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Maturity and Physiological questions...

Moderator: King Boonen

Maturity and Physiological questions...

24 Mar 2009 15:32

I was hoping to get some answers to some sports physiology questions here. I am interested in the development of young athletes. Specifically as they progress through puberty. First, does the VO2 max change as one gets older? How about the body's ability to metabolize lactic acid? Do these things change as a person goes through puberty, regardless of whether they are training or not? Lastly, as a person goes through development you would expect to see an increase in power output if training stays constant simply because the muscles are growing correct? But could you notice a substantial jump in watts/kg simply by entering puberty? Thanks for all the help!!

Tim
User avatar TRDean
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age and physiology changes

31 Mar 2009 12:58

Hi,
These are fantastic questions and I would not do justice to them to post a short answer. I imagine you realise that for several reasons these are complex issues. I am a little busy this week, however, I will give what I can contribute to your questions later in the week.
therealdjamolidineabdoujaparov
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31 Mar 2009 21:31

TRDean wrote:I am interested in the development of young athletes. Specifically as they progress through puberty. First, does the VO2 max change as one gets older?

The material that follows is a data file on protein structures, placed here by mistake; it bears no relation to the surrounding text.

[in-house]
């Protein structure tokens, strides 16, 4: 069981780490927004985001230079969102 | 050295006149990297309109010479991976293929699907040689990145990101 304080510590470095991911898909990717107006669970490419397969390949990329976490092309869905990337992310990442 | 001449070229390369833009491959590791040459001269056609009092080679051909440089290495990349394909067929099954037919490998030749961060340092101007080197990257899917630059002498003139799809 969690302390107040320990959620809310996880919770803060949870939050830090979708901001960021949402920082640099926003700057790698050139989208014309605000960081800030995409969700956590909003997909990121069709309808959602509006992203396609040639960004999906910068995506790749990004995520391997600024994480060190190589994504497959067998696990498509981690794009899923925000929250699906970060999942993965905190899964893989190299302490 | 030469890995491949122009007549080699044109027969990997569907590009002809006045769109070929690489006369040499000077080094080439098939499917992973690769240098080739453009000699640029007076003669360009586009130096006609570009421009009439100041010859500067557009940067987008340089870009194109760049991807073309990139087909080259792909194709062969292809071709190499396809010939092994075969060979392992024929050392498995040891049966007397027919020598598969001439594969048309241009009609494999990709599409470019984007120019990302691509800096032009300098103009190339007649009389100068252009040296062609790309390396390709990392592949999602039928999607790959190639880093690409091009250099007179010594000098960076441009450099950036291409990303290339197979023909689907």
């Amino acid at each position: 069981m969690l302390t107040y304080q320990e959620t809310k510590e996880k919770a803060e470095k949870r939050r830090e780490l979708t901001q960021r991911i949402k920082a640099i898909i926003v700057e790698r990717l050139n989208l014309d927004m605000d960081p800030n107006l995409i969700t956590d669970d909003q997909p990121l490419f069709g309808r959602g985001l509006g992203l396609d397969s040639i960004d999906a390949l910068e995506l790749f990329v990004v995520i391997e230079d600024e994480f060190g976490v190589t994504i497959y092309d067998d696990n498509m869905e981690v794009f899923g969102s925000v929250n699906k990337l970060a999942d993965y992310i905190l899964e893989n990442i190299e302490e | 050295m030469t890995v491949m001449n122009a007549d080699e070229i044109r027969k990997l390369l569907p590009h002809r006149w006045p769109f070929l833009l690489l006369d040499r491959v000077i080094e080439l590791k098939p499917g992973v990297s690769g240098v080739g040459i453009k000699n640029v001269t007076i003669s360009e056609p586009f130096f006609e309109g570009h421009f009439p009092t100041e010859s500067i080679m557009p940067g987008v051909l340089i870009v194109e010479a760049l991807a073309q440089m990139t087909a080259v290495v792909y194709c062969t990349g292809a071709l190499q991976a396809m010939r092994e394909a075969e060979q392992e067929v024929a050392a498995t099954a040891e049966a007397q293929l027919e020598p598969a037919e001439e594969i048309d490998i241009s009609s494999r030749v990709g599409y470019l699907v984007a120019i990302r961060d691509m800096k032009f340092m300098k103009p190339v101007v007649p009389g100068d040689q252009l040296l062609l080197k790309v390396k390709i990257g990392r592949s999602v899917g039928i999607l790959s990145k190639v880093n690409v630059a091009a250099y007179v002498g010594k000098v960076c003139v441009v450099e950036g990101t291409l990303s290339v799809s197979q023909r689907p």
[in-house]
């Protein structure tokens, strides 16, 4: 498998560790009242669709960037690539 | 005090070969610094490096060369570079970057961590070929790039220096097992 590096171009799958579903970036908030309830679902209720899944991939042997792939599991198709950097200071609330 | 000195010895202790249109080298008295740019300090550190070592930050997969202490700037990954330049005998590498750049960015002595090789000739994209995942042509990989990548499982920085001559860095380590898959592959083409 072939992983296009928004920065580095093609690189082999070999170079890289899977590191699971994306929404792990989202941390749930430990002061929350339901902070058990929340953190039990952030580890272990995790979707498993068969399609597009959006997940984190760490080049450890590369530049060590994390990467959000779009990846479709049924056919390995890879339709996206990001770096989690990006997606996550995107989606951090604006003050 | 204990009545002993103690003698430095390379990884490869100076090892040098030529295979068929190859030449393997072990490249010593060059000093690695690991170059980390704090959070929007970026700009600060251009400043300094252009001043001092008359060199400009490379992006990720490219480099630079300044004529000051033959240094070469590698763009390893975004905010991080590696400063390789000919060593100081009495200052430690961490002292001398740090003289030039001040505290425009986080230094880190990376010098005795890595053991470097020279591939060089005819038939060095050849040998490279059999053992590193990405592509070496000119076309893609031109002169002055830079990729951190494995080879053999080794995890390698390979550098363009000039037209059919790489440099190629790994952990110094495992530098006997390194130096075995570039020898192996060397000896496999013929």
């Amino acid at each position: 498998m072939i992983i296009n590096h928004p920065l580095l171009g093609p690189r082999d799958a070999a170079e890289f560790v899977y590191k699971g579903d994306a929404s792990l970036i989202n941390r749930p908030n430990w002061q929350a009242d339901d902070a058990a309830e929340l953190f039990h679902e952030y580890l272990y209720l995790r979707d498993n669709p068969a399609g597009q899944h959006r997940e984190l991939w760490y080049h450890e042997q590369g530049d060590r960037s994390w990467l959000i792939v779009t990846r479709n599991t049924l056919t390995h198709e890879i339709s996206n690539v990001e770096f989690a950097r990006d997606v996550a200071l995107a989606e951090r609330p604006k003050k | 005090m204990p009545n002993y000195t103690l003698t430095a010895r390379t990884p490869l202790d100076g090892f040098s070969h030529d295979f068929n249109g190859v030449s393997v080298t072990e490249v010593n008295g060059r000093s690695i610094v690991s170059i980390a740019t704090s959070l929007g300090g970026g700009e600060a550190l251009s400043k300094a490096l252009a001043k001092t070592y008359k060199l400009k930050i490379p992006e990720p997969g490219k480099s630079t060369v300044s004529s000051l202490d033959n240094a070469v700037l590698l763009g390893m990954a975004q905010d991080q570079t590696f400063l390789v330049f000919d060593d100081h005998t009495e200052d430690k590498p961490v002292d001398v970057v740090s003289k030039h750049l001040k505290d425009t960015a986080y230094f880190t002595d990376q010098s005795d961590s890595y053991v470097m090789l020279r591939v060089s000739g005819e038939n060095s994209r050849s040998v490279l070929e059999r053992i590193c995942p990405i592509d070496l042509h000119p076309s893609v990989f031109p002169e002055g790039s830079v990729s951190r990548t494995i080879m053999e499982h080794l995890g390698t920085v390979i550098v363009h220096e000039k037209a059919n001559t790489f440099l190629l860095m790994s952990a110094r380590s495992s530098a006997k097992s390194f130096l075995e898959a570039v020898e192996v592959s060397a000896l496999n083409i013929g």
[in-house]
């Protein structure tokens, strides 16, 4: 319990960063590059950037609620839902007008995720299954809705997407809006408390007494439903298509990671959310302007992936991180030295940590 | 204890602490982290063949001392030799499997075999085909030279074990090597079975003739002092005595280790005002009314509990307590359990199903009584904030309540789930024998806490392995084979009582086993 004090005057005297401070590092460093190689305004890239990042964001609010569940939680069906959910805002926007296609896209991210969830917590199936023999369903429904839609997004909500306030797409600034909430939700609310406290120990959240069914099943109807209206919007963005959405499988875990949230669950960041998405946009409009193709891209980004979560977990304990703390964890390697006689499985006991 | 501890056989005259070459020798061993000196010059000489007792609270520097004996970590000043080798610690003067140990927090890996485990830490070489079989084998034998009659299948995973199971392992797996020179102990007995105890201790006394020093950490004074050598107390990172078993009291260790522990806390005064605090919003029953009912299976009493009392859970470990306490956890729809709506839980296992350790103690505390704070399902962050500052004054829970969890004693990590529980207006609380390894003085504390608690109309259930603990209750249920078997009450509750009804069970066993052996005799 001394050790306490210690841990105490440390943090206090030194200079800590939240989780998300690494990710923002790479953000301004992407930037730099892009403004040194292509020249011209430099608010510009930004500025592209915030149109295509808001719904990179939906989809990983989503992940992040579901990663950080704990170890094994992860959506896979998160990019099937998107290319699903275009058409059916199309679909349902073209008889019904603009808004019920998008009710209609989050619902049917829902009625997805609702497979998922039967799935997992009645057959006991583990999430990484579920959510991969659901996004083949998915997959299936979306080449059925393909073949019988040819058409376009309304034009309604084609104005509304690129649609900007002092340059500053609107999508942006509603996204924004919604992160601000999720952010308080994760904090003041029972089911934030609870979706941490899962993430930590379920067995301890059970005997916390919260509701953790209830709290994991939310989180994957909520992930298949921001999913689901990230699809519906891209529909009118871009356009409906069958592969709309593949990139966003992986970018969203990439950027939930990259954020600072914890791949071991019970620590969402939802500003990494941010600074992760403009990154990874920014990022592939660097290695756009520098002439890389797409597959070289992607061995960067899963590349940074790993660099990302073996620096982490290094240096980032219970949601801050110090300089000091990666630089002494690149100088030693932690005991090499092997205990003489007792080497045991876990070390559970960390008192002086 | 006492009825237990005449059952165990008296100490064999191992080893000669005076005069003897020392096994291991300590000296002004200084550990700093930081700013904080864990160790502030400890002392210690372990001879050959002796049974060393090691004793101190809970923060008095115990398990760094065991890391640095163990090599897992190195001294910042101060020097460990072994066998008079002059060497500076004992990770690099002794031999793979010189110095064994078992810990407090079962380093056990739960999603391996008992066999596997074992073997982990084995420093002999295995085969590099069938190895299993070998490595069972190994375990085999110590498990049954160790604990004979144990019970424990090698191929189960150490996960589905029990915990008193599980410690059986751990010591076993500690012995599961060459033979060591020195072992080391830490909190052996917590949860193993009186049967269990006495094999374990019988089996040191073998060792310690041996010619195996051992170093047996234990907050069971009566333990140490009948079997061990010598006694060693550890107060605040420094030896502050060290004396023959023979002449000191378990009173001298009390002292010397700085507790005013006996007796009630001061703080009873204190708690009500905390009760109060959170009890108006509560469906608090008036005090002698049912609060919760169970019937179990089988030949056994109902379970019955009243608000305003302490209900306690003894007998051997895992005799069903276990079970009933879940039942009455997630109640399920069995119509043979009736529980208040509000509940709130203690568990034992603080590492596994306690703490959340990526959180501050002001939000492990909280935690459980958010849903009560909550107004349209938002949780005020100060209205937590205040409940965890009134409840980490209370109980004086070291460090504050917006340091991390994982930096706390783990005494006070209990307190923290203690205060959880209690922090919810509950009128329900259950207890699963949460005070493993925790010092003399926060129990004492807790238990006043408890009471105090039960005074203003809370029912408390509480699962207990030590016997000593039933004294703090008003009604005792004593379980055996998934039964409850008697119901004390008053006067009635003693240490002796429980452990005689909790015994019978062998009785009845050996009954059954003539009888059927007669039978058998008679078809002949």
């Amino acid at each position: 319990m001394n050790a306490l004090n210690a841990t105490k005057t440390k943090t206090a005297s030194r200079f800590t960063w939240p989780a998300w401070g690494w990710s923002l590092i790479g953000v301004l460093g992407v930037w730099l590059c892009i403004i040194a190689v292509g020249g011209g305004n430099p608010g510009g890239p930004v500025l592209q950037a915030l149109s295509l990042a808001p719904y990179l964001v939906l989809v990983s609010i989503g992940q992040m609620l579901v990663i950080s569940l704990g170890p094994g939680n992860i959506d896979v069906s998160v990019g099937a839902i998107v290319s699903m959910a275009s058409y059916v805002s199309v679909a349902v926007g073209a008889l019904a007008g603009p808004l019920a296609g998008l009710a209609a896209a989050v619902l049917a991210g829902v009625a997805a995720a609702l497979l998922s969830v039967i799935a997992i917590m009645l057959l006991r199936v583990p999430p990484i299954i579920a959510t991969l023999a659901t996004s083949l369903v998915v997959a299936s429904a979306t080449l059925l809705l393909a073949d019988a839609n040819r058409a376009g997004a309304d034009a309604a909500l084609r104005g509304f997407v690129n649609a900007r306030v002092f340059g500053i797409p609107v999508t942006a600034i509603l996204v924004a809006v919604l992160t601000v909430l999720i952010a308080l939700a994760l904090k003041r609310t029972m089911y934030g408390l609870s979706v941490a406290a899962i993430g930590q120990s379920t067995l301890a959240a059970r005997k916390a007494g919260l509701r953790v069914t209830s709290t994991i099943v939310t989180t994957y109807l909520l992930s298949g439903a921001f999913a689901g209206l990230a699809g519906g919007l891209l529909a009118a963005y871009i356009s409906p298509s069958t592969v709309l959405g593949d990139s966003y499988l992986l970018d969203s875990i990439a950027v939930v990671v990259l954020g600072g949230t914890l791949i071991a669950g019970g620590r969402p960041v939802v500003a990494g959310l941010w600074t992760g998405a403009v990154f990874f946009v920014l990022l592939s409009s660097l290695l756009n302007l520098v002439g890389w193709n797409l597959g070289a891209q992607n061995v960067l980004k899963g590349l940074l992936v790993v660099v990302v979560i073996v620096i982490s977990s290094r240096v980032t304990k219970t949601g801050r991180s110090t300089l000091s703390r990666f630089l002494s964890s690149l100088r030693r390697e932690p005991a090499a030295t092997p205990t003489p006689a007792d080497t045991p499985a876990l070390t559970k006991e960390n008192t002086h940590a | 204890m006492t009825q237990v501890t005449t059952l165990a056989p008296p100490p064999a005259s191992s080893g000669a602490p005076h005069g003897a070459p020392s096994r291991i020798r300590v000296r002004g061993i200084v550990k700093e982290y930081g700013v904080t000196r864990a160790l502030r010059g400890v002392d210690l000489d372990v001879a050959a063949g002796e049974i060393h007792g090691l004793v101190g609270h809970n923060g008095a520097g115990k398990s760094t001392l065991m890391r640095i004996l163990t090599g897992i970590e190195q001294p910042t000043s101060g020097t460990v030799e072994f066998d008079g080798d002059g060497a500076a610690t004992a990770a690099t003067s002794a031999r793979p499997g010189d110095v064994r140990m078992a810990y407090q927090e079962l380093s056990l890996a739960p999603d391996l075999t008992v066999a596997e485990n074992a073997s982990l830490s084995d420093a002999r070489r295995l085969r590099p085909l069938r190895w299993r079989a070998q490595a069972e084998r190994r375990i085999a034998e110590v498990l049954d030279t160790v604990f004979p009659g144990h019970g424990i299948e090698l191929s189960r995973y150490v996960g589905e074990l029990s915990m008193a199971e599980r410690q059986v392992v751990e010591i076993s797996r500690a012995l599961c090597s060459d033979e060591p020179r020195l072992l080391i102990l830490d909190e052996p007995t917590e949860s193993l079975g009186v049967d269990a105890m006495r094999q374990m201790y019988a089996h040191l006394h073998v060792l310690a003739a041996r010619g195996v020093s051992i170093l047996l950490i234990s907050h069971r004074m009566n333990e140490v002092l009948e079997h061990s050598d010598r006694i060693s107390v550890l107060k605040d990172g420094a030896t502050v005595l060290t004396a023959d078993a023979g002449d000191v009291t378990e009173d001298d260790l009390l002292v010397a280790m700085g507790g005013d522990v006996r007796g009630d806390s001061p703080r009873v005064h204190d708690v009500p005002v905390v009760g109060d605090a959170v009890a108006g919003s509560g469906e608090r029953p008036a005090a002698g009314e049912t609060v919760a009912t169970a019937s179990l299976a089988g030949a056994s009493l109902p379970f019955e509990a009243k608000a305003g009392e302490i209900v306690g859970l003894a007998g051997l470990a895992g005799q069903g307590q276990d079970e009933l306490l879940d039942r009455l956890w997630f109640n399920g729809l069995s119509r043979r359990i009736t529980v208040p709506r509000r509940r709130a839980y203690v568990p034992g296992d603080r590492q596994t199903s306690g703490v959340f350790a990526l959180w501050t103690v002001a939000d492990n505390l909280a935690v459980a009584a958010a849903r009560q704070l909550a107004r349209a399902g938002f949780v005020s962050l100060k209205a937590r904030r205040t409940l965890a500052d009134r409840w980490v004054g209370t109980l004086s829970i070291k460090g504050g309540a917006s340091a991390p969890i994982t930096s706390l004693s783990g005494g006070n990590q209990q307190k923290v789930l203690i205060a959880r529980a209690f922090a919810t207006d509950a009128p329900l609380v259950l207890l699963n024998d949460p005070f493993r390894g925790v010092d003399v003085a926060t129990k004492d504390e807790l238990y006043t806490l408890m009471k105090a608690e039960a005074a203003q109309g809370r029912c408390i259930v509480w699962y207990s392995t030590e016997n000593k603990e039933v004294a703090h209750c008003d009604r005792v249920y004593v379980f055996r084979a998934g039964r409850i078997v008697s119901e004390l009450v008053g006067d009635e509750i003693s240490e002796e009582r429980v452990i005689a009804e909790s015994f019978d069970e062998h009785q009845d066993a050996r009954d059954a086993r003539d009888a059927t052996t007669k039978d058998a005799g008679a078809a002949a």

Genetically, (i.e., irrespective of training), I will hazard a guess that it reaches a peak around age 20.

TRDean wrote: How about the body's ability to metabolize lactic acid?


Dunno, but I believe Lydiard was correct to empahsize aerobic development in young athletes.

TRDean wrote:Lastly, as a person goes through development you would expect to see an increase in power output if training stays constant simply because the muscles are growing correct?


Yes, but not so much b/c the muscles are growing, but becoming more developed (i.e., vascularized, particularly at the cappilary level, and generating more mitochondria).

TRDean wrote:But could you notice a substantial jump in watts/kg simply by entering puberty?


Seems logical.
Charles Howe
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Age and VO2max

06 Apr 2009 12:35

(1) Does VO2max change as one gets older? In a non-training male individual, the VO2max will increase markedly at puberty (to 20-25 nmol/L) due to the effects of testosterone on lean body mass and increased haematocrit. Males undergo a steady decline in serum testosterone from the age of about 25 onwards. Just as with serum testosterone and lean body mass, the active individual will still have a steady decline in VO2max; however the rate of decrease will be lessened. At 85 years old the serum testosterone is likely to be less than 15 nmol/L. There are similar declines in growth hormone, IGF-1 and DHEA.